Written By Shaun McCracken

Ever since 2002, EA has been releasing a new Need For Speed game each year, always around the fall. Well, here's the ninth installment (if you exclude the V-Rally games EA published in 1997 and 1999) of the Need For Speed franchise, and it's a mix of styles seen in previous Need For Speed titles. In fact, this is pretty much the type of game I was waiting for EA to release, where you have a combination of tuners and exotics racing each other. The game design is somewhat similar to last year's Need For Speed Underground 2, where you have an open free-roaming environment, but this time it actually gets some use. Some things have changed for the better, while others not so much. You might be aware that this game appears not only on current generation platforms, but the first next generation console, the Xbox 360, as well. While everything looks nice on the next-gen side of things, I can't say the same for the current-gen systems. But more on that later.

Let's get to the game itself, which is identical on both current and next generation systems. This installment of NFS involves you losing your prized BMW to some jerk ass after losing a race (because your car was "mysteriously" sabatouged), and the only way to get your car back is to beat 15 people on the police's "blacklist" of the most wanted street racers within Rockport City. Those 15 people just happen to be people who have a connection to Razor, the one responsible for taking your car. To race against one of the 15 people on the list, you'll have to compete in a variety of races as well as meet certain challenges that you have to perform during pursuits. The gameplay, while still racing, differs pretty greatly compared to the last two Need For Speed titles, which seemed to have more emphasis on how good your car looked. The change is nice, and it's actually more engaging, fun and addictive than NFSU 2.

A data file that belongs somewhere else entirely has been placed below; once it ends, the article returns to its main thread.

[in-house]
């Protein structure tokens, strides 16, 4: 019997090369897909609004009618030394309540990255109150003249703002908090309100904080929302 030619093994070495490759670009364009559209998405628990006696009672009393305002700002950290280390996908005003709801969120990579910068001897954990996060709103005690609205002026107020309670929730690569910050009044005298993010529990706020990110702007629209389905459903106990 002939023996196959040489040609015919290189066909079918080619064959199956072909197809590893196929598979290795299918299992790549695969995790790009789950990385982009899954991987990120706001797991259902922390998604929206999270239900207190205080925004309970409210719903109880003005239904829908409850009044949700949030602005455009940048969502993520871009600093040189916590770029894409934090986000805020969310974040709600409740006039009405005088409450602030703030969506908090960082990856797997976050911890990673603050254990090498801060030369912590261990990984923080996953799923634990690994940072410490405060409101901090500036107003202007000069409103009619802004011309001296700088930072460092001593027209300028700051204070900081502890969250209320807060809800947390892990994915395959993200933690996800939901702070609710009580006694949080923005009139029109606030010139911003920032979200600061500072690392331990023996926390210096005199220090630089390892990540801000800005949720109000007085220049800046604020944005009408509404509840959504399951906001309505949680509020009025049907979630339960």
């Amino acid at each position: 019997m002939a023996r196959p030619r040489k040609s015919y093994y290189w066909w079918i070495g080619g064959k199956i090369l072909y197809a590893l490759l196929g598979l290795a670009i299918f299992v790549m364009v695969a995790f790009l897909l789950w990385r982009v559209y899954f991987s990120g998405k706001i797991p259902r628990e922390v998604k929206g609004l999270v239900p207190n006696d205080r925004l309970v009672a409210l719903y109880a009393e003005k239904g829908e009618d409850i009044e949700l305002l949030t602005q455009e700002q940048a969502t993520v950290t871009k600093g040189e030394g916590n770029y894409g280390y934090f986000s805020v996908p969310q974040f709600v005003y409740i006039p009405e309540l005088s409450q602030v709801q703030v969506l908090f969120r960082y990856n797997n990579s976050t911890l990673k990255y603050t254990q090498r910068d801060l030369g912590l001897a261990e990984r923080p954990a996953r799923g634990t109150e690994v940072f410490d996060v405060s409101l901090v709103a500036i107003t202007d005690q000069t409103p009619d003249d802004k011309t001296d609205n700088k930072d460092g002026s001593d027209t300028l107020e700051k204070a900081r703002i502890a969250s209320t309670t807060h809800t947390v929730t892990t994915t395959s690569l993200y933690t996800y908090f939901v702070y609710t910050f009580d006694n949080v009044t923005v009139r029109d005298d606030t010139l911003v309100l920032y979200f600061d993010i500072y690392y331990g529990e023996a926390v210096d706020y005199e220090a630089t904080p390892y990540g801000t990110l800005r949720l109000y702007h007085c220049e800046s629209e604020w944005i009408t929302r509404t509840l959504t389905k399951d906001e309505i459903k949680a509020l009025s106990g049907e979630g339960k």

So what kind of races will you have to participate in this time around? Well, you have the typical circuit, knockout, sprint and drag race events that we've seen in past games, but with the exception of drag, there is actually the potential for police presence during the race. New to the series is speed trap and tollbooth races. Speedtrap is basically how it sounds: whoever ends up with the highest speed total wins. But there's a bit of a catch: you have to keep up in front if you want to score high, because if you fall behind, you won't get the full amount of speed in your total at the end of the race. Tollbooth races are pretty damn fun, although it's basically a checkpoint race from tollbooth to tollbooth, without CPU opponents. In between races, you'll have to perform certain goals involving pursuits, which is really half the game. During pursuits, you'll have to accumulate "bounty" points, meet a certain pursuit cost total, evade the police within a certain amount of time, maintain a chase for a given time, run a given number of roadblocks and/or spike strips, hit a given number of police cars and so on. Pursuits in this game are really fun, especially when you have to keep pissing off the police to keep the chase going, and it's amazing on how long some of the chases can last (I had a good one that lasted nearly 30 minutes). At times pursuits have a drawback, especially when your heat meter is high and you're attracting a tougher AI (as well as helicopters), and there's the problem of trying to keep one going for a longer period, or trying to cut one short. But on the whole, police presence in this game is a hell of a lot more fun than what was done with L.A. Rush, where they were nothing more than an annoying nuisance.